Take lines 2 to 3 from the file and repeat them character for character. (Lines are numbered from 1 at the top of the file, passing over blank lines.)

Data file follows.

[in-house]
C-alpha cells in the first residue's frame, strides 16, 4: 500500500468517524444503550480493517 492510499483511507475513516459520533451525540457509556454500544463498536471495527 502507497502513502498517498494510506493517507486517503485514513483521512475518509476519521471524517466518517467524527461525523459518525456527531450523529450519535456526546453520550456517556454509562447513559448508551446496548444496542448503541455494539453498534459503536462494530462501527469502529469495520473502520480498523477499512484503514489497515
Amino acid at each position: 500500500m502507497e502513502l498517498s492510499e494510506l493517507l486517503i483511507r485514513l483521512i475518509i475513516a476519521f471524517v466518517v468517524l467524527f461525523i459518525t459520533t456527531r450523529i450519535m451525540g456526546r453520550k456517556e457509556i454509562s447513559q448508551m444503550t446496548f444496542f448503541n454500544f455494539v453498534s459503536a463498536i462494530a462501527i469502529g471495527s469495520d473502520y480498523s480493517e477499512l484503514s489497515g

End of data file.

C-alpha cells in the first residue's frame, strides 16, 4: 500500500468517524444503550480493517 492510499483511507475513516459520533451525540457509556454500544463498536471495527 502507497502513502498517498494510506493517507486517503485514513483521512475518509476519521471524517466518517467524527461525523459518525456527531450523529450519535456526546453520550456517556454509562447513559448508551446496548444496542448503541455494539453498534459503536462494530462501527469502529469495520473502520480498523477499512484503514489497515
Amino acid at each position: 500500500m502507497e502513502l498517498s492510499e494510506l493517507l486517503i483511507r485514513l483521512i475518509i475513516a476519521f471524517v466518517v468517524l467524527f461525523i459518525t459520533t456527531r450523529i450519535m451525540g456526546r453520550k456517556e457509556i454509562s447513559q448508551m444503550t446496548f444496542f448503541n454500544f455494539v453498534s459503536a463498536i462494530a462501527i469502529g471495527s469495520d473502520y480498523s480493517e477499512l484503514s489497515g